Electric Cars, the Next Movement

According to Tristin Lin, Senior Consultant from Frost & Sullivan, electric cars will be the next step after hybrids in China. Chinese OEMs have every reason to develop electric vehicles. Frost & Sullivan gives the detailed explanations from the Government, OEM and customer's perspective.

Firstly, Chinese Government has determined to turn the country into one of the leading producers of all-electric vehicles within three years, and making it the world leader in electric cars and buses afterwards. As is known, electric cars by its very nature requires an integration of vastly different technologies like battery, motor and electronic controls. Successful electric car market requires integrated efforts of various market participants. Chinese Government is powerful in leveraging the resource from the very top in an efficient and effective way when it comes to support an industry development. The development of electric cars is put on the agenda of Government. According to government officials and Chinese auto executives, China is expected to raise its annual production capacity to 500,000 hybrid or all-electric cars and buses by the end of 2011.

Secondly, from OEM's perspective, Chinese OEMs would also like to make intensive efforts to develop electric cars. Opposite to making gas-powered vehicles which China lags far behind the United States, Japan and other countries, the development of electric cars makes it possible for Chinese firms to circumvent the current technology and get a leap to the next stage. The leap to a new technology can be less burdened by legacy issues for the long term.

Thirdly, from customer's perspective, electric cars have practical advantages in terms of Chinese customers' driving behavior. Under rare occasion that Chinese drive a long distance between cities. Commutes are fairly short and frequently at low speeds because of increasingly heavy traffic. So the limitations of all-electric cars, for instance, the limited distance range are not a big deal.

Based on the technology of electric cars, eventually, China is going to move toward fuel cell vehicles. The technologies of hybrid and electric cars are also applied to fuel cell vehicles.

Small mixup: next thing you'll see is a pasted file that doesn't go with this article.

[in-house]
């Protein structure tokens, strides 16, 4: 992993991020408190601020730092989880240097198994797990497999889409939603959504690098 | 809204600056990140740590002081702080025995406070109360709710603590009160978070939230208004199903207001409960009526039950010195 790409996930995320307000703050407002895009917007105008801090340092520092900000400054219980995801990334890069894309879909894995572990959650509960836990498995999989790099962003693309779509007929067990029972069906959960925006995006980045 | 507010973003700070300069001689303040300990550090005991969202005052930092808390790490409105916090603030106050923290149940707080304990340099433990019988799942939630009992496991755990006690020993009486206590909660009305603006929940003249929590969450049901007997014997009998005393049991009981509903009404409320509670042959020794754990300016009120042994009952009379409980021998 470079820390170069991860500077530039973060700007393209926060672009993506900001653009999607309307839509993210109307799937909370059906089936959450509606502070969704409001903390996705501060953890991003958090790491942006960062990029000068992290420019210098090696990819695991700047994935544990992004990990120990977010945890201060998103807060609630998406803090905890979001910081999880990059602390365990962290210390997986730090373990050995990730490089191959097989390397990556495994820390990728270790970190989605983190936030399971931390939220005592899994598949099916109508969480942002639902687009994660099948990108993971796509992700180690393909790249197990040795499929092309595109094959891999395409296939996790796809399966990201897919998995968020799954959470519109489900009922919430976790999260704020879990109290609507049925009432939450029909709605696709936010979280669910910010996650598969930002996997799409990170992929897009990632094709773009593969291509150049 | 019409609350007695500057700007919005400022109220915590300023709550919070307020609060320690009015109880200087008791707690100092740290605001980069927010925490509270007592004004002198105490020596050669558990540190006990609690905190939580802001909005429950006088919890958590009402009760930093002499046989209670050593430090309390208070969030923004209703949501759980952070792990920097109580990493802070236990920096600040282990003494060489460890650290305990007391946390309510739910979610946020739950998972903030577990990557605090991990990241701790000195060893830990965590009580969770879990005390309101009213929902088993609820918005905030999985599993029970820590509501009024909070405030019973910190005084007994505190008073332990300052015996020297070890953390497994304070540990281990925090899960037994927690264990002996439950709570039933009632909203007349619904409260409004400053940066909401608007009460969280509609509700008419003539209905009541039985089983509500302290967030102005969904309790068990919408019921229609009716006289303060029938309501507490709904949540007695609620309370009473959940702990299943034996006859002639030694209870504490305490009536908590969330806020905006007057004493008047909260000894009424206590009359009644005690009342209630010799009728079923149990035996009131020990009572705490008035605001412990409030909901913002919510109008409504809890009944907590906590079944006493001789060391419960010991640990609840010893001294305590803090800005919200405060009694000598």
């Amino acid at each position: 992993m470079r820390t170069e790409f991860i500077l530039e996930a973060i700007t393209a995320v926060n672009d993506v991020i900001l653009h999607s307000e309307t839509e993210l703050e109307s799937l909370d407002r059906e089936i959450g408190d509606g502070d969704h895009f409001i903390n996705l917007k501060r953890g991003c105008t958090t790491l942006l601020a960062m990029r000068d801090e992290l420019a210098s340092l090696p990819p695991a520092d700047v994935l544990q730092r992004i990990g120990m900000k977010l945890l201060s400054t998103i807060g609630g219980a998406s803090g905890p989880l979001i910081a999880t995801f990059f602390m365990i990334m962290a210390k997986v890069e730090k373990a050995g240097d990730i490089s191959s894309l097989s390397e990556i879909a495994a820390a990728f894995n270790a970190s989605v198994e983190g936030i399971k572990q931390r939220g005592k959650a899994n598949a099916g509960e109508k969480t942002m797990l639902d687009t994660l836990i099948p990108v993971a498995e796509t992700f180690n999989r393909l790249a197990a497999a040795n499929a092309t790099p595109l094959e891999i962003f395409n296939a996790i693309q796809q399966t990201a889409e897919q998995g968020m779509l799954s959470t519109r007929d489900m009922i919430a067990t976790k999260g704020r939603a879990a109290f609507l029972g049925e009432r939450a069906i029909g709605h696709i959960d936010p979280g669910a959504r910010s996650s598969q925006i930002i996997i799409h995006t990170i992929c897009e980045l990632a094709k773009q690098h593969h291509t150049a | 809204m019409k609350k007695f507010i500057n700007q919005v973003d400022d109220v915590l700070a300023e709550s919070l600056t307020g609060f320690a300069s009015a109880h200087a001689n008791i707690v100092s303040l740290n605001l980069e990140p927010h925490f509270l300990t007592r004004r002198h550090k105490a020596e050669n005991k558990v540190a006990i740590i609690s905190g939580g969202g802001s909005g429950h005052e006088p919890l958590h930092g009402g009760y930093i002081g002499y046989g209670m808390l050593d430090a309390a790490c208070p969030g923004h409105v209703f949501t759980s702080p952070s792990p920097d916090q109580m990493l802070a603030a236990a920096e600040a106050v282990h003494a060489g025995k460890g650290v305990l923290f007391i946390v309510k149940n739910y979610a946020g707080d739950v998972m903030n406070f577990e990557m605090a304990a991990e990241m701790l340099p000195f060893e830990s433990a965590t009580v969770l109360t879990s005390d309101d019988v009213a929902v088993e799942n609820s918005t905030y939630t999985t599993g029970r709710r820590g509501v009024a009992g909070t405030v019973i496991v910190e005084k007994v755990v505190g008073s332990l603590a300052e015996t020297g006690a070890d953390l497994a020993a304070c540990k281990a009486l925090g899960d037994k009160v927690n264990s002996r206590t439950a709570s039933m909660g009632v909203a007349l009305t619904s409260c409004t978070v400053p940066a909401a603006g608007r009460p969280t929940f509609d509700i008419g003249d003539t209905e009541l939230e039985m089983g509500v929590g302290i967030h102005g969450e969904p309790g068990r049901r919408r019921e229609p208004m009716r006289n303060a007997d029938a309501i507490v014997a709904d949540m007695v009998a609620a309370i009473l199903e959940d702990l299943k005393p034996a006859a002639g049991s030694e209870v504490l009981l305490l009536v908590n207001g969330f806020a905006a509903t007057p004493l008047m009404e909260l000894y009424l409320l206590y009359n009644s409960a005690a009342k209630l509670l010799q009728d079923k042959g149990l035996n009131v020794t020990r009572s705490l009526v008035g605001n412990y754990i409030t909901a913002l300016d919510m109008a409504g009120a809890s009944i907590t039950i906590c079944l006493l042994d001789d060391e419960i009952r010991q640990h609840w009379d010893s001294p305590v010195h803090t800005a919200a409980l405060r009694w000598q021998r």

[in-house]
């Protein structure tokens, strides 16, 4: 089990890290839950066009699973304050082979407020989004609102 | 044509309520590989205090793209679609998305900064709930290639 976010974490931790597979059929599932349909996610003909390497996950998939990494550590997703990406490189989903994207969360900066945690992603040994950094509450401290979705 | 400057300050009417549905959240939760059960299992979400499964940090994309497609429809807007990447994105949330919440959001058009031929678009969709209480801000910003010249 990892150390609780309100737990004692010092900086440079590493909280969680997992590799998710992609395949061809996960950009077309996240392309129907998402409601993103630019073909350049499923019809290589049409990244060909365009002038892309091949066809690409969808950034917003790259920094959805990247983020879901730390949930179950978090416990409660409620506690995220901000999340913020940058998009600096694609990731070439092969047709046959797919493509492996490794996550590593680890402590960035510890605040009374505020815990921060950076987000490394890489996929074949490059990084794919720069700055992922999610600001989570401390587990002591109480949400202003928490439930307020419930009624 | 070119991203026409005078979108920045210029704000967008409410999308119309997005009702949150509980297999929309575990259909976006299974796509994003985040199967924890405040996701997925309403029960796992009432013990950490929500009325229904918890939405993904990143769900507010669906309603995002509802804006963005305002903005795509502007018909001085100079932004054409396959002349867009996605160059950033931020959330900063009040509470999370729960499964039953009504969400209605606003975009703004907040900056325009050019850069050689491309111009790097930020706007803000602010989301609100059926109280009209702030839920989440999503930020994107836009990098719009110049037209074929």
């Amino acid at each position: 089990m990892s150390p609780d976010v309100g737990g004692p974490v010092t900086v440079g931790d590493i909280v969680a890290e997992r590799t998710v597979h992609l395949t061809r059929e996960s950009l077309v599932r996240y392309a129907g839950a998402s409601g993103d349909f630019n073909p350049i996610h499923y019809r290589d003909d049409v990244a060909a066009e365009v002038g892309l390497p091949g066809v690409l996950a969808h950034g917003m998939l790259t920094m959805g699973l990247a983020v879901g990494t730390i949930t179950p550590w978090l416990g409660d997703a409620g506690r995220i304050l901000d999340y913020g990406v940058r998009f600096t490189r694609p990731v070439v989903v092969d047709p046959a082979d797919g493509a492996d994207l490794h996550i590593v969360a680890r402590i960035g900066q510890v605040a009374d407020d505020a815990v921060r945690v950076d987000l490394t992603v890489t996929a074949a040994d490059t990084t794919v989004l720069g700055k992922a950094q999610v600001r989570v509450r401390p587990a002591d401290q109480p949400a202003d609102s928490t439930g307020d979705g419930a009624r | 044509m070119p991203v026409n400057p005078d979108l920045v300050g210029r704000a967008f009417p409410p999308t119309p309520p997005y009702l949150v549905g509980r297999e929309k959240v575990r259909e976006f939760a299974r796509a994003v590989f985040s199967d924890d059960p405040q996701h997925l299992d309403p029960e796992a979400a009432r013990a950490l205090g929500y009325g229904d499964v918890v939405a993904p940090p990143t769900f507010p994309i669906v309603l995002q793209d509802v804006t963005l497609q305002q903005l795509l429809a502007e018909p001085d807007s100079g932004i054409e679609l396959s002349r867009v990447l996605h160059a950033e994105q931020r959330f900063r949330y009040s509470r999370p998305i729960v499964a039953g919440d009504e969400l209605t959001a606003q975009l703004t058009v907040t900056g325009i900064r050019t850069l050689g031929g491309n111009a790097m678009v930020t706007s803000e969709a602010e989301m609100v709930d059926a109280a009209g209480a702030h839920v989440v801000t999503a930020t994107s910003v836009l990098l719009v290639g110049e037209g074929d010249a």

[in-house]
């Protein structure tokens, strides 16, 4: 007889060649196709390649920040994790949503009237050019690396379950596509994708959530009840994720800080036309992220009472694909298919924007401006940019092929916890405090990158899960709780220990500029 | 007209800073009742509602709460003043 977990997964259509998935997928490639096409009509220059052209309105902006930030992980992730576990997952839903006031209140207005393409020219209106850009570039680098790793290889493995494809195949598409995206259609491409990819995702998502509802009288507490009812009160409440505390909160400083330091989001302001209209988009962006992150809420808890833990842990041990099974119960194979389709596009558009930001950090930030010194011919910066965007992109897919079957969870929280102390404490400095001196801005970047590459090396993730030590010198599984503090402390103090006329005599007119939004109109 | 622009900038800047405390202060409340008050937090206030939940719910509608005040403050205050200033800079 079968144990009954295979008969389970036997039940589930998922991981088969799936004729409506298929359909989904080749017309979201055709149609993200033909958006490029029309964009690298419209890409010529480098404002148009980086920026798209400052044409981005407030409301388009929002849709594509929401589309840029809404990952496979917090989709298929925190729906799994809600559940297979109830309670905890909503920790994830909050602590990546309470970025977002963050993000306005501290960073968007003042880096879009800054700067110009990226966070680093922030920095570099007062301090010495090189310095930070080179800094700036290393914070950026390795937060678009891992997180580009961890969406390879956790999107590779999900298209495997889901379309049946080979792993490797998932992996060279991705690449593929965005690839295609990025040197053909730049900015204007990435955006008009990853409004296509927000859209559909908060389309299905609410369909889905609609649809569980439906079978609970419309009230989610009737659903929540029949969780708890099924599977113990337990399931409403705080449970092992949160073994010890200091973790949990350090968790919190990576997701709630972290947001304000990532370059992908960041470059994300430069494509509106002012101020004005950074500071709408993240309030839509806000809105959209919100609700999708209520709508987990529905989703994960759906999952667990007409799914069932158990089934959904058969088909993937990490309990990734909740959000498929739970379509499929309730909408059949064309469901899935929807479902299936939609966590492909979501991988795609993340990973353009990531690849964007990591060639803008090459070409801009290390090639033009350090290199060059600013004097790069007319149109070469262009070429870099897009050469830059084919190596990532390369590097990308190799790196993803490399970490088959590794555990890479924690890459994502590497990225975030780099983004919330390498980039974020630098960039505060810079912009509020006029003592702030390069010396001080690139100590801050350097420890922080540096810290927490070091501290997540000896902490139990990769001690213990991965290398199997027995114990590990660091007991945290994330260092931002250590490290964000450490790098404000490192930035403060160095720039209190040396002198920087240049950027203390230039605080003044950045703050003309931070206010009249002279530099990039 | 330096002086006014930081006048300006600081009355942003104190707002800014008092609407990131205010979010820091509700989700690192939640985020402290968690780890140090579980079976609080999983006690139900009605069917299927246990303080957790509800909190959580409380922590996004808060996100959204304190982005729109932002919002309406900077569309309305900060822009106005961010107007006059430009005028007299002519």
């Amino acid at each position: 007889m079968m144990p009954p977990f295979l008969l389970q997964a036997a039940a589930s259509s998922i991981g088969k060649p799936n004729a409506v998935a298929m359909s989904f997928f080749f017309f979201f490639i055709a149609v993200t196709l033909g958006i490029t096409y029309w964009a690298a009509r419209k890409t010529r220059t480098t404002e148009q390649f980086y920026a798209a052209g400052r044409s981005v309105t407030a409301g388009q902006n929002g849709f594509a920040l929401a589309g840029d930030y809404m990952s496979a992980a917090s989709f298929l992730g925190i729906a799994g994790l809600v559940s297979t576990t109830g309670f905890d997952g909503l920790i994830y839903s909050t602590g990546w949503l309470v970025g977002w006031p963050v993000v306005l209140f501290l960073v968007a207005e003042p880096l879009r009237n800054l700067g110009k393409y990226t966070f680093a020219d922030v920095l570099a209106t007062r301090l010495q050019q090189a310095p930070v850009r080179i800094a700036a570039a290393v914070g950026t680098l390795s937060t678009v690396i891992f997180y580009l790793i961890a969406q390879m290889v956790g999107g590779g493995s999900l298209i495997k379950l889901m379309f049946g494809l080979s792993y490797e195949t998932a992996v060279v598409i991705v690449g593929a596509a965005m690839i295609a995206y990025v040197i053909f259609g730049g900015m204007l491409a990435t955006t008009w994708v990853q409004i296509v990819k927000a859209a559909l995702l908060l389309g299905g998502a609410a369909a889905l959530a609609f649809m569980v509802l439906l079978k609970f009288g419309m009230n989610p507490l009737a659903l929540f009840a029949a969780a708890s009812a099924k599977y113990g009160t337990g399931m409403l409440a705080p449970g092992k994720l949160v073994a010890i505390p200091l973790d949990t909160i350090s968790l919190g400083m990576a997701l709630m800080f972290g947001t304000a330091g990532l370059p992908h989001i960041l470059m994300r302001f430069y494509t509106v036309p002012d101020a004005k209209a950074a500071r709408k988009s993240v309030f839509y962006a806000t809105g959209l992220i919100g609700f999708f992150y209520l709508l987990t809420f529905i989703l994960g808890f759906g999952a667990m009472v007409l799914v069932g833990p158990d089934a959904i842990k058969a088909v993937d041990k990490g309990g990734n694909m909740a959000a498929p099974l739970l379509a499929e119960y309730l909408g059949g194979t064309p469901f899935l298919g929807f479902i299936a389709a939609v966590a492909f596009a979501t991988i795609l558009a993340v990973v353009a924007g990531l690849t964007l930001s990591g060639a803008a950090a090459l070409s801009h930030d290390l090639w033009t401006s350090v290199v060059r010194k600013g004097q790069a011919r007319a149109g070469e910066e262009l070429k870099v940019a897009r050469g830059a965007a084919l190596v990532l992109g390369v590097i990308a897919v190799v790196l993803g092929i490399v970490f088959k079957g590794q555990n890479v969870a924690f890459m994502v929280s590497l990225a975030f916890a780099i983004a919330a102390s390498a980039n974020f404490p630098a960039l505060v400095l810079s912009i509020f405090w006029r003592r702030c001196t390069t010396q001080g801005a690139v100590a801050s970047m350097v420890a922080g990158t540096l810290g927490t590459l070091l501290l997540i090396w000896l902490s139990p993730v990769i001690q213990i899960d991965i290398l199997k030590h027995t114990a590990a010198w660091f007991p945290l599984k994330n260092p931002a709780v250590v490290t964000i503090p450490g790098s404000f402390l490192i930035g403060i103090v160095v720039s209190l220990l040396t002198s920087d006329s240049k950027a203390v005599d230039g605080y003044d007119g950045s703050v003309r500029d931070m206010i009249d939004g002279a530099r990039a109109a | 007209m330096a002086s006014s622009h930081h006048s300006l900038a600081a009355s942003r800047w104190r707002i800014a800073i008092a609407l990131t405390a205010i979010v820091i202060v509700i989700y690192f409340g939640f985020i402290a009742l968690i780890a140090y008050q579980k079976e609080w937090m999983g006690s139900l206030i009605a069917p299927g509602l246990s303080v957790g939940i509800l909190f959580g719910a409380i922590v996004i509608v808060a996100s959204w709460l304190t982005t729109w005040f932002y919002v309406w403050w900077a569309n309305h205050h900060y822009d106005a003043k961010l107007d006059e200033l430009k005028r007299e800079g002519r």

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After a comprehensive feasibility study, electric car pioneer ZAP has found that the only place to manufacture a commercially viable electric car is in China.   

"We've compared the bill of materials to manufacture an automobile in the Western Hemisphere versus China, and nothing comes close.  Not only is this the business opportunity of a lifetime, it's an opportunity to do the right thing. China has the potential to make the dream of electric cars a reality for the world, and in turn they can benefit from this new technology. So, it's a win-win," describes ZAP CEO Steve Schneider.


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Post time 2009-5-9 10:23:36 |Display all floors
Originally posted by markwu at 2009-5-8 04:37
Secondly, from OEM's perspective, Chinese OEMs would also like to make intensive efforts to develop electric cars. Opposite to making gas-powered vehicles which China lags far behind the United States, Japan and other countries, the development of electric cars makes it possible for Chinese firms to circumvent the current technology and get a leap to the next stage. The leap to a new technology can be less burdened by legacy issues for the long term.

I think this is the high quality product that China will gain recognition for in the future.

America started to enter this arena with the EV1, a beautiful all electric car, but it was crushed by oil interests. China has the ability to jump ahead and become the leader in a field that is wide open right now.

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Post time 2009-5-9 11:04:42 |Display all floors
Originally posted by Kbay at 2009-5-8 21:55
Electric and hybrids still needs recharging!
If the electricity are products of newalble sources, then yes, it is green.
Other wise, they are not green!
Burning fossil coal to generate electrict ...

There is a youtube video of a woman in California that still has her all electric car. She has solar panels on her roof, and produces enough energy to sell back to the state for a profit. She charges her car with the energy produced.

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Post time 2009-5-10 02:11:18 |Display all floors
Originally posted by Kbay at 2009-5-8 22:20


Now that's very green!:)

It really is, the only problem is the initial investment costs for the solar panels (as they are still expensive).
----
There were many different groups developing inexpensive solar sheeting or something similar only a few years back, but that was during the Bush admin.......so I imagine they lost their government funding by being too successful .

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Post time 2009-5-14 08:47:48 |Display all floors
this is very good news, environment should come first.

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Post time 2009-5-14 12:29:45 |Display all floors

Well, electric car route could be a surprise to all of us!

Seems like a big support bandwagon for this route.

so, how has the technology coming along now.
(1) Recharging times
(2) Battery durability (or lifespan) and replacement cost.
(3) Battery weight.
(4) Vehicle range.
(5) Vehicle safety.

It's a direction that would generate a lot of interest.